clearly related to definite circumstances. General discourses and admonitions 
have no effect whatsoever. Furthermore, the words must be supported by 
one's entire conduct, just as the wind is made effective by am impression on 
others that they can adapt and conform to it. If words and conduct are not in 
accord and consistent, they will have no effect.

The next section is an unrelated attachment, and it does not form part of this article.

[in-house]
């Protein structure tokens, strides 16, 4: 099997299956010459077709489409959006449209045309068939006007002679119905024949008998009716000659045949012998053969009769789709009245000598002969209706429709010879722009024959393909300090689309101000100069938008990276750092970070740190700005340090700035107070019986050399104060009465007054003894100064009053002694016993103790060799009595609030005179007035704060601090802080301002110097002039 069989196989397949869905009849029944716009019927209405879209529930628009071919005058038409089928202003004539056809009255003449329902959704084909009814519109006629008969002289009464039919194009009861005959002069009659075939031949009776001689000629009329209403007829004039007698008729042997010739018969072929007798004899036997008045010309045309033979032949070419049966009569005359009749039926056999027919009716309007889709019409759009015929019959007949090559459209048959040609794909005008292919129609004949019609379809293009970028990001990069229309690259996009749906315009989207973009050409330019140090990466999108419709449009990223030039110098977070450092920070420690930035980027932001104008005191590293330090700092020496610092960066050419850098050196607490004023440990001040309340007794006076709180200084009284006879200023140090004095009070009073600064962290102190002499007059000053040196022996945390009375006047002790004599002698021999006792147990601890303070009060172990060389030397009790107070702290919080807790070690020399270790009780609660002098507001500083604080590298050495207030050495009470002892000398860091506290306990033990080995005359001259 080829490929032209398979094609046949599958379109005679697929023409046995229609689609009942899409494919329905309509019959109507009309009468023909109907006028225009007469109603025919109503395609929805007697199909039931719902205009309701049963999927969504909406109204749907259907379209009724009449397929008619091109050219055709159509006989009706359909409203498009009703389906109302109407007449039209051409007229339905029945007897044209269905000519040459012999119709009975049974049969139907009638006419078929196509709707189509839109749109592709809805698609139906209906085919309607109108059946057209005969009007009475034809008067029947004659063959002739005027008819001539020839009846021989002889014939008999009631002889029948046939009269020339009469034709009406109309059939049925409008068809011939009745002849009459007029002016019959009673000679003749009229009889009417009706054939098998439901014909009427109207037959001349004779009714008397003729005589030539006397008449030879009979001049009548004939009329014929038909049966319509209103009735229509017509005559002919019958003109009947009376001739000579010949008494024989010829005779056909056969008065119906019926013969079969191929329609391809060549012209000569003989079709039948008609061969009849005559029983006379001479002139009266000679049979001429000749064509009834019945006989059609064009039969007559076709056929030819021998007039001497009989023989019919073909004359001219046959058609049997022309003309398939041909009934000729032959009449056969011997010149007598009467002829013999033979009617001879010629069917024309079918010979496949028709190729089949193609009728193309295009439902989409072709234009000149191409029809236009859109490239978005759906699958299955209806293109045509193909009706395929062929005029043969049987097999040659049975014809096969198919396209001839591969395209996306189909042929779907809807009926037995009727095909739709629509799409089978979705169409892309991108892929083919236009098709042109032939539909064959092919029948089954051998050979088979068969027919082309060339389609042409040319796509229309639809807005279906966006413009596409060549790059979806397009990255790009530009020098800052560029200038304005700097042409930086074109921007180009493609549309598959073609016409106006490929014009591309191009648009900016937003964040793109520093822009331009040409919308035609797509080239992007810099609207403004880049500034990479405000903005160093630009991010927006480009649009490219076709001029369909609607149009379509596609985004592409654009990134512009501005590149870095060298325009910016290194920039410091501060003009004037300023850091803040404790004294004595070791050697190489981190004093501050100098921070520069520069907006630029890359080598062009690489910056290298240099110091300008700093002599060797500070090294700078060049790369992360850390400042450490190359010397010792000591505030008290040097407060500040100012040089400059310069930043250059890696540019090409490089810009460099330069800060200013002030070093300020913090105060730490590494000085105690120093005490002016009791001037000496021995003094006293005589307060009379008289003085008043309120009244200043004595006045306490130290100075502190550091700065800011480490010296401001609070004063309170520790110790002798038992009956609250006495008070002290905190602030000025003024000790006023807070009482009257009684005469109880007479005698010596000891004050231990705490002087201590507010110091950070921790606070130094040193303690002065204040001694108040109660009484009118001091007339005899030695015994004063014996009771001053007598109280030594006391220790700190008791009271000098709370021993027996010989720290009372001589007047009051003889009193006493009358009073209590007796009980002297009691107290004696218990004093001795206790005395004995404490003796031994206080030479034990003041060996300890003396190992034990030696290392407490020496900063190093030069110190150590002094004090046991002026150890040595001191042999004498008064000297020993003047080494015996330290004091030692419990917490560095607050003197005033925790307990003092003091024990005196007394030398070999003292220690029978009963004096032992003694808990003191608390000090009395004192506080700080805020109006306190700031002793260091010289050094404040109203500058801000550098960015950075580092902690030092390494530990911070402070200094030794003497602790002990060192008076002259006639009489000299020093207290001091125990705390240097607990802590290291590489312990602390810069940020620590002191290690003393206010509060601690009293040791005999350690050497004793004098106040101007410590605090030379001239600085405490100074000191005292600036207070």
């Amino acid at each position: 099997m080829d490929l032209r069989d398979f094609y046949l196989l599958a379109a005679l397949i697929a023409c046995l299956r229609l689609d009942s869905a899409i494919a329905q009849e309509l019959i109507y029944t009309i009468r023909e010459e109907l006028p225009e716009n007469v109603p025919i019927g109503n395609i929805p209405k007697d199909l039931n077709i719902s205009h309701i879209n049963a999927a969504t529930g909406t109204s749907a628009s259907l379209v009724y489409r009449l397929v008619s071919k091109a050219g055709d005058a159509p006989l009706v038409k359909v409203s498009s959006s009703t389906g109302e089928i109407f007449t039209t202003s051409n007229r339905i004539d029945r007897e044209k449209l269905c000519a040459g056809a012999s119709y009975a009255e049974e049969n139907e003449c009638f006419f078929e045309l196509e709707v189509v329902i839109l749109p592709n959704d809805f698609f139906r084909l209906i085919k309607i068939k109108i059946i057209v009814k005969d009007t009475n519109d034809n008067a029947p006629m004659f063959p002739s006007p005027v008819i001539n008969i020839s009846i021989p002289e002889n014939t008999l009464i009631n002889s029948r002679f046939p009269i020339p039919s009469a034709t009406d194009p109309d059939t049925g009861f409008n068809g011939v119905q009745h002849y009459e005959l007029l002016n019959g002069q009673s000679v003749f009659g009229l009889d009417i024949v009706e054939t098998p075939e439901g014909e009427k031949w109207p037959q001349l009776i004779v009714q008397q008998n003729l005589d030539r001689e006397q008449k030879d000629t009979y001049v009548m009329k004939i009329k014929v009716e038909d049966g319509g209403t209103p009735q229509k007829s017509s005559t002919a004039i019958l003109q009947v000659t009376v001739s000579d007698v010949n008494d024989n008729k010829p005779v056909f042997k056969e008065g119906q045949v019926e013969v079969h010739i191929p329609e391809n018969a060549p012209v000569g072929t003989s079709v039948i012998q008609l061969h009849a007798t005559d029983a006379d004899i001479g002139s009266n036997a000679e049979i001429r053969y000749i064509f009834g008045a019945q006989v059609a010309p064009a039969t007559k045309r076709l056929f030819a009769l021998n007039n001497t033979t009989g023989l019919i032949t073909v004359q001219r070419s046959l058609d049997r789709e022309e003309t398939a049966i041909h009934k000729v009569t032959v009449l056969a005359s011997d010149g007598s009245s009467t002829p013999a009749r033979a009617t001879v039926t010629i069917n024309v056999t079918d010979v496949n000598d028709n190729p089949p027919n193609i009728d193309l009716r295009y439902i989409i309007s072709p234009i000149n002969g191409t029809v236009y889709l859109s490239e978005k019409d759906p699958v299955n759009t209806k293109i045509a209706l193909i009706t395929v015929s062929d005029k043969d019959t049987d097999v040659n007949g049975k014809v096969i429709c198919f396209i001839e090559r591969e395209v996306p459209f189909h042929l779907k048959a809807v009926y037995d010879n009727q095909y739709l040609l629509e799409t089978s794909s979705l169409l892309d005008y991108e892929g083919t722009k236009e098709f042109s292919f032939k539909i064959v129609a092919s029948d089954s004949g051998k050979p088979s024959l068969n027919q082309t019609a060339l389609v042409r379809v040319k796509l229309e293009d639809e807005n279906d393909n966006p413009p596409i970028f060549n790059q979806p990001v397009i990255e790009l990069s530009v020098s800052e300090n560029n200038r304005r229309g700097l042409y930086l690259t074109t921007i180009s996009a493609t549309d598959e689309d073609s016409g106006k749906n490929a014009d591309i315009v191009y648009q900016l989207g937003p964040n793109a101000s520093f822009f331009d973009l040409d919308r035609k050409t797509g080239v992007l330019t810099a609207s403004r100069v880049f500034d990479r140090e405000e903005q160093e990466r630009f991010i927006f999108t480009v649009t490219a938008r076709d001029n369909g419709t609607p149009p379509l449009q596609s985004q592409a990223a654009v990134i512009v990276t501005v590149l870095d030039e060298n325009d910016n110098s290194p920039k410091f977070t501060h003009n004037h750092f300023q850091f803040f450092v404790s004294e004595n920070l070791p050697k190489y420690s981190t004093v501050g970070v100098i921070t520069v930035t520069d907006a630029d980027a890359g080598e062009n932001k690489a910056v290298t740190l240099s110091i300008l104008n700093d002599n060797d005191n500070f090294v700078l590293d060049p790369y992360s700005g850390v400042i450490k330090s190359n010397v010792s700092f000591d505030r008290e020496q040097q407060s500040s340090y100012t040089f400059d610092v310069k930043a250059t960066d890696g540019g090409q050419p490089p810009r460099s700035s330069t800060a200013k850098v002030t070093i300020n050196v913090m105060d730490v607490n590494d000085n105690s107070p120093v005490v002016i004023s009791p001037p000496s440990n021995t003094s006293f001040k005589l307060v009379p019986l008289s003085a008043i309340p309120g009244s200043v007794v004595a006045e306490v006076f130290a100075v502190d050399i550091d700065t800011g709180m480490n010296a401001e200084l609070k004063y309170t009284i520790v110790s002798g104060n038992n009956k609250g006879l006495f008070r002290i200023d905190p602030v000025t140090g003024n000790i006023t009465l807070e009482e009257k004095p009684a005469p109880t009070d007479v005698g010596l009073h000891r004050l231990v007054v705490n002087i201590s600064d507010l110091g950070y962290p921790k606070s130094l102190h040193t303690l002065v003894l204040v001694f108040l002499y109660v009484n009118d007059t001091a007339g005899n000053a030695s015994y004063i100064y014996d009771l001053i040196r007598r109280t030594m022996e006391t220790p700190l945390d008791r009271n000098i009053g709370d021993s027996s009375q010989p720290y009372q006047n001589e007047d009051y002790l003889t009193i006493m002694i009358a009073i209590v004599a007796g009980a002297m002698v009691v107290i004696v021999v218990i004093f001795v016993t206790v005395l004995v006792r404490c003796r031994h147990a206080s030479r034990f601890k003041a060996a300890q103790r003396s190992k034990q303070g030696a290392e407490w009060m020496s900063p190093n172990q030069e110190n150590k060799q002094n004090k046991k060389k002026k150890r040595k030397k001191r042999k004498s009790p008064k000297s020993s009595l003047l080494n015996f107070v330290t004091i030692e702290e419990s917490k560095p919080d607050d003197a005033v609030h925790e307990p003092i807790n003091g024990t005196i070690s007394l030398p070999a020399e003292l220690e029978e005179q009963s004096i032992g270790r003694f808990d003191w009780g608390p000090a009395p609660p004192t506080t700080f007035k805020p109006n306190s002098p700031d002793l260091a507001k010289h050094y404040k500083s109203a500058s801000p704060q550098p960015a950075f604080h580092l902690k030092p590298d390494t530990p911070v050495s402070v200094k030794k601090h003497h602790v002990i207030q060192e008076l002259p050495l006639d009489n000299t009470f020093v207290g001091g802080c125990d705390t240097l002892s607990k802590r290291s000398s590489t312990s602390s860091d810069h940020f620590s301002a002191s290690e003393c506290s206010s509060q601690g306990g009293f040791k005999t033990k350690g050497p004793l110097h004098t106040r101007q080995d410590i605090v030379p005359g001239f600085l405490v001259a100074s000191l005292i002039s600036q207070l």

THE LINES Nine at the beginning means: Firm seclusion within the family. Remorse disappears. The family must form a well-defined unit within which each member knows his place. From the beginning each child must be accustomed to firmly established rules of order, before ever its will is directed to other things. If we begin too late to enforce order, when the will of the child has already been overindulged, the whims and passions, grown stronger with the years, offer resistance and give cause for remorse. If we insist on order from the outset, occasions for remorse may arise-in general social life these are unavoidable- but the remorse always disappears again, and everything rights itself. For there is nothing easily avoided and more difficult to carry through than "breaking a child's will." Six in the second place means: She should not follow her whims. She must attend within to the food. Perseverance brings good fortune. The wife must always be guided by the will of the master of the house, be he father, husband, or grown son. There, without having to look for them, she has great and important duties. She must attend to the nourishment of her family and to the food for the sacrifice. IN this way she becomes the center of the social and religious life of the family, and her perseverance in this position brings good fortune to the whole house. In relation to general conditions, the counsel here is to seek nothing by means of force, but quietly to confine oneself to the duties at hand. Nine in the third place means: When tempers flare up in the family, Too great severity brings remorse. Good fortune nonetheless. When woman and chile dally and laugh It leads in the end to humiliation. In the family the proper mean between severity and indulgence ought to prevail. Too great severity toward one's own flesh and blood leads to remorse. The wise thing is to build strong dikes within which complete freedom of movement is allowed each individual. But in doubtful instances too great severity, despite occasional mistakes, is preferable, because it preserves discipline in the family, whereas too great weakness leads to disgrace. Six in the fourth place means: She is the treasure of the house. Great good fortune. It is upon the woman of the house that the well-being of the family depends. Well-being prevails when expenditures and income are soundly balanced. This leads to great good fortune. In the sphere of public life, this line refers to the faithful steward whose measures further the general welfare. Nine in the fifth place means: As a king he approaches his family. Fear not. Good fortune. A king is the symbol of a fatherly man who is richly endowed in mind. He does nothing to make himself feared; on the contrary, the whole family can trust him, because love governs their intercourse. His character of itself exercises the right influence. Nine at the top means: His work commands respect.' In the end good fortune comes. In the last analysis, order within the family depends on the character of the master of the house. If he cultivates his personality so that it works impressively through the force of inner truth, all goes well with the family. In a ruling position one must of his own accord assume responsibility.